You can clearly see the growing wrong and misleading diagnosis of our problems as a people, much of which we attribute to our diversity (religion and ethnicity). Can we not see clearly that our God is a God of diversity? The God that made the night and day? Land and Sea, Mountains and Valleys, wet and dry seasons? The God that created us tall and short, fat and slim, black and white, male and female, etc? Is it not the same God that created different languages from where we derive our identities, which translate to culture? It is senseless that we go to war because of our God-given diversity. Are we not telling God by our actions that the breath we take is a huge mistake on his part?

I hear all sort of solutions opined by supposed experts in various endeavors of life. Like use technology, buy more weapons, hire more police and army, without addressing the root cause of the crisis. These are positions that aggravate, rather than ameliorate. We need to talk, listen, persuade and enforce. Whoever is aggrieved needs to be heard with an open mind for peace, love and harmony to return to our beloved country. There is a saying that the person whose home is peaceful is the one that sees and forgives. We must stop fighting God in the name of fighting our diversity. Nobody chose how, where and when he/she was born nor his/her first language. If God distributed us on the surface of the earth without our consent and input, how naïve we are trying to alter the works of God.

I have released two songs in response to the hate crisis in the world and Nigeria in particular. These songs appeal to our conscience to drop all forms of detestation and embrace love, for a happier and better world. They are titled “A Great God” and “Love in Crisis,” on free download, just google Austin Adigwe or visit the official download site for all Austin Adigwe’s songs at allbaze.com. You can stream the videos on my YouTube channel, Augustine Adigwe, and be richly blessed by the ministrations.

So, love is your only passport to salvation.

1 Corinthians 13:1-3 says, “If I speak in the tongues of men or of angels, but do not have love, I am only a resounding gong or a clanging cymbal. If I have the gift of prophecy and can fathom all mysteries and all knowledge, and if I have a faith that can move mountains, but do not have love, I am nothing. If I give all I possess to the poor and give over my body to hardship that I may boast, but do not have love, I gain nothing.”

 

 

What is your message to Nigerian youths who seem to have lost hope and taken to all sorts of criminal activities?

 

Tough times should make us better people. Joseph was put in charge of the entire land of Egypt because, in his most grievous trails, he did not resort to crime but remained steadfast with all the right virtues that pleased God. Difficulty is not and will never be a justification for any crime, as most victims of the these crimes are also victims of the same failed system. Yes, I must acknowledge that things are extremely difficult for us, the youths, no support system for creative minds, lack of care for the wellbeing of the youth, unending harassment, etc.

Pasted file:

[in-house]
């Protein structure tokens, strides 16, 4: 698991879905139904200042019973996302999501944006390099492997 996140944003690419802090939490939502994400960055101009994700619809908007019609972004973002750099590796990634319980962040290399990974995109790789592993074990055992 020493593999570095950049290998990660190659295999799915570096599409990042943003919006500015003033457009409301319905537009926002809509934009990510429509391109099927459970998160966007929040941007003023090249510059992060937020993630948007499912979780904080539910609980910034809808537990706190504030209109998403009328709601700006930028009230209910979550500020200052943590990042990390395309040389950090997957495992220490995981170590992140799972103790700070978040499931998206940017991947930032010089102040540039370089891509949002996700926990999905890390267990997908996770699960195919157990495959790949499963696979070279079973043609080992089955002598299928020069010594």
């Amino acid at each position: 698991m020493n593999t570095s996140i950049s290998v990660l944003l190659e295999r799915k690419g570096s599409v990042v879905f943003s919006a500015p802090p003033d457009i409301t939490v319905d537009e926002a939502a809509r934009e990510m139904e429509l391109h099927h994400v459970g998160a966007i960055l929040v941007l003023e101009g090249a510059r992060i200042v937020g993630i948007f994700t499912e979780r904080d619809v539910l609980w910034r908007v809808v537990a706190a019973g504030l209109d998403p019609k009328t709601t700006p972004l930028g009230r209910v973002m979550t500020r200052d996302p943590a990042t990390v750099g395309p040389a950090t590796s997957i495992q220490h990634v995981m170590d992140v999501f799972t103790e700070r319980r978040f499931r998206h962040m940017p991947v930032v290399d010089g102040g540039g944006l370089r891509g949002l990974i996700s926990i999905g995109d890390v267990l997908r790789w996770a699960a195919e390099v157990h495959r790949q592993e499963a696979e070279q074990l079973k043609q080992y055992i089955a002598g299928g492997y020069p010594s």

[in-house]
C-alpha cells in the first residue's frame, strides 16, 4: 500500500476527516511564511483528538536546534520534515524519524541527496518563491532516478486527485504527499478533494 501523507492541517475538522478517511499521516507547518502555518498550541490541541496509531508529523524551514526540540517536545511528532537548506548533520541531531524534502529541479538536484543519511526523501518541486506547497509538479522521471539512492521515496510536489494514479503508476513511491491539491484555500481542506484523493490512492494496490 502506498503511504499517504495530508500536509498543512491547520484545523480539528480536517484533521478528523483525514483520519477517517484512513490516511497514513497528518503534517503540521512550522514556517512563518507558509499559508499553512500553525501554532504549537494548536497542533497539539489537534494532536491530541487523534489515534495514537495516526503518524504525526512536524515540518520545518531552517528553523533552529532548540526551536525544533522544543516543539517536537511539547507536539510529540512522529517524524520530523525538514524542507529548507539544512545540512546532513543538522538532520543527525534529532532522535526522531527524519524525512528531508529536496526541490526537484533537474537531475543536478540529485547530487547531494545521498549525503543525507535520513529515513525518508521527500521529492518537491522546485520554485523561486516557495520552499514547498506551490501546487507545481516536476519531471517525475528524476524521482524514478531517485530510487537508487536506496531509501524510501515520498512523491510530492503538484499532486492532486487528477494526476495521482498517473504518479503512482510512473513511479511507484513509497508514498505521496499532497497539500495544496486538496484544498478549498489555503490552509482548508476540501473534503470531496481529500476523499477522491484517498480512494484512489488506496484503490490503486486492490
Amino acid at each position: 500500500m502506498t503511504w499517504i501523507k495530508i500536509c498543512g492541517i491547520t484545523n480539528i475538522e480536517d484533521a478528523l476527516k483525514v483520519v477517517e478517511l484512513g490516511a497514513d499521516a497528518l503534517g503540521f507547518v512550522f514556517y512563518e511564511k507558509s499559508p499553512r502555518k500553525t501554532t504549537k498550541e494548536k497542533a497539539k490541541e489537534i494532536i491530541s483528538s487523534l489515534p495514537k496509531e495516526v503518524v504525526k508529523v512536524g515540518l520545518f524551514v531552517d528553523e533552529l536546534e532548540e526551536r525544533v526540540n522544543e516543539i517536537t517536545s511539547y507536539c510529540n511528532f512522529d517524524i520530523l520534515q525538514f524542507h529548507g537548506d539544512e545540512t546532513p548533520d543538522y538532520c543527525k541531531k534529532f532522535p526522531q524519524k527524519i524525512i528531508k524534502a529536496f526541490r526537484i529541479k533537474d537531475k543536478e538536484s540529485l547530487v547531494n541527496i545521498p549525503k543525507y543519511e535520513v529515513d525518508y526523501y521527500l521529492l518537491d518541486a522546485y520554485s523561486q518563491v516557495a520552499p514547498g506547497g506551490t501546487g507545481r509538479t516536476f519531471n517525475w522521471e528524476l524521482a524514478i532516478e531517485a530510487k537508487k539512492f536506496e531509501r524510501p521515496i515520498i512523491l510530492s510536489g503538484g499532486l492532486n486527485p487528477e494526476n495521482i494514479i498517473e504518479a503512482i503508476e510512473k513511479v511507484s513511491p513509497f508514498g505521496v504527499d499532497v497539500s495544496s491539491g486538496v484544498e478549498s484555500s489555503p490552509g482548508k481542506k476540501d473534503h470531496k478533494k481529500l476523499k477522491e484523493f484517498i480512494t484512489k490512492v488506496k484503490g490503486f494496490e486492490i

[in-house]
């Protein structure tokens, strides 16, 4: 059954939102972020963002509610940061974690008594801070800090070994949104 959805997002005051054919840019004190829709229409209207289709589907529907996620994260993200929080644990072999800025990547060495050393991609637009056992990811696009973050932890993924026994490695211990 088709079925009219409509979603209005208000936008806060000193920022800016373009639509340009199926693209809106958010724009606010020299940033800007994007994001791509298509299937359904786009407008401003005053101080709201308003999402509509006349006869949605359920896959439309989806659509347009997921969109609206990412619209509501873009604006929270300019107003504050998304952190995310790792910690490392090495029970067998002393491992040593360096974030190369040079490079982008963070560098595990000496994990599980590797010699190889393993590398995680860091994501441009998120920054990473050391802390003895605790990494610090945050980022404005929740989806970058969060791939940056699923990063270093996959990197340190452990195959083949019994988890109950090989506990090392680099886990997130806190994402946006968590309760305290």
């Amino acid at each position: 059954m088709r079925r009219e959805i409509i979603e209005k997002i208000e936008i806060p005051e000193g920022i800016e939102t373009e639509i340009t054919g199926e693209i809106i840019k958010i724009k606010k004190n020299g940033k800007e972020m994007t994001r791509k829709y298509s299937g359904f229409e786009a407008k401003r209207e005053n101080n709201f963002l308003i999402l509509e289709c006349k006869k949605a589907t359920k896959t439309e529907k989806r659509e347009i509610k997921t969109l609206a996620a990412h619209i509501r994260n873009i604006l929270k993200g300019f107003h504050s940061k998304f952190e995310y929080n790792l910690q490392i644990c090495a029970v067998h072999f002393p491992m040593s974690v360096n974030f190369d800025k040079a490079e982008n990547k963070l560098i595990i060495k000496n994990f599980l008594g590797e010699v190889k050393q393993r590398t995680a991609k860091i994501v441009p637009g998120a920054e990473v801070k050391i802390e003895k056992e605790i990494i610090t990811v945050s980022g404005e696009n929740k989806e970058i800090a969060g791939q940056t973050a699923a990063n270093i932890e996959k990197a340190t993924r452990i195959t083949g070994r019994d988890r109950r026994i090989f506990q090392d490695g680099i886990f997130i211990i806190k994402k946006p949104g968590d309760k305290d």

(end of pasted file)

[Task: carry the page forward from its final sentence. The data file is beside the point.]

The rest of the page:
However, the solution to these problems is not crime. Even in these difficult times, we can apply our creative minds towards providing solutions where we find gaps to make legitimate income.

 

How do you see the future of gospel music in Nigeria?

 

The Nigerian gospel industry is growing astronomically because the message of Christ is food for the soul and the path to salvation.

 

Do you charge when you perform for churches or crusades?

 

Yes, I have been receiving invitations and performing in different gatherings of worshippers in church programmes, concerts and weddings.

No, I don’t charge to minister the gospel of Christ to worshippers. However, some churches do offer their token to help offset the logistics of bringing my team (band members) for ministrations.

 

How did Nigerians welcome your music?

 

The feedbacks from my listeners are overwhelming and a major source of inspiration to do more.

 

What are you doing to make sure that your music gets to millions of people across the globe?

 

My songs air on over 15 TV stations, more than 50 radio stations, on free download in more than 40 major gospel sites, on all digital stores, in 2,000 copies of complementary CDs, in more than 500 Alaba mixtapes, on DJAN Lagos playlist for Radio and Street DJs, on Instagram, Facebook, Twitter and YouTube. I have fans that follow my music from Kenya, Uganda, Ghana and other English-speaking countries in Africa.

 

What of your educational qualifications, do you plan on going further?

 

My highest level of education for now is an M.Sc in Economics from University of Lagos, Akoka. Yes, I am working towards my P.hD in Economics as well.

 

What are your social media handles and how can people support you?

 

People can support by following me on Instagram, @austin.adigwe,

Twitter, @ausglo, Facebook, Austin Adigwe, and YouTube, Augustine Adigwe. You can also have me minister at your church events to bless lives.

 

How many hits do you have to your credit and which one you regard as the best?

 

I have singles that are building up to the first album. These singles include “My Praise”, “Chioma”,

“Jesus Never Fails”, “Nonso”, “We Adore You”, “Love in Crisis”, “A Great God”, “You Alone Can Heal”, “In You Alone I Trust”, “A Call to Love” and “The Risen God”.

I do not have any favorite, as they speak to different circumstances of life. My mood determines my preferred song at every given time.

 

“My Praise” inspires the culture of gratitude to God. “Chioma” is a multilingual thanksgiving song. “Jesus Never Fails” restores hope and faith in God. “Nonso” is another powerful praise song. “We Adore You” supports the act of total submission to God, while “Love in Crisis” speaks to the need to love one another. “A Great God” is a prayer for self and country Nigeria. As for “You Alone Can Heal”, it is the perfect song that supports every healing process, “In You Alone I Trust” is an affirmation of faith.

“A Call to Love” speaks to the essence of humanity, and “The Risen God” encapsulates Christ’s passion for our salvation at the cost of his life.

 

On the home front, does your family support your music career?

 

Yes, I am happily married and my entire household supports my vision of musical evangelism.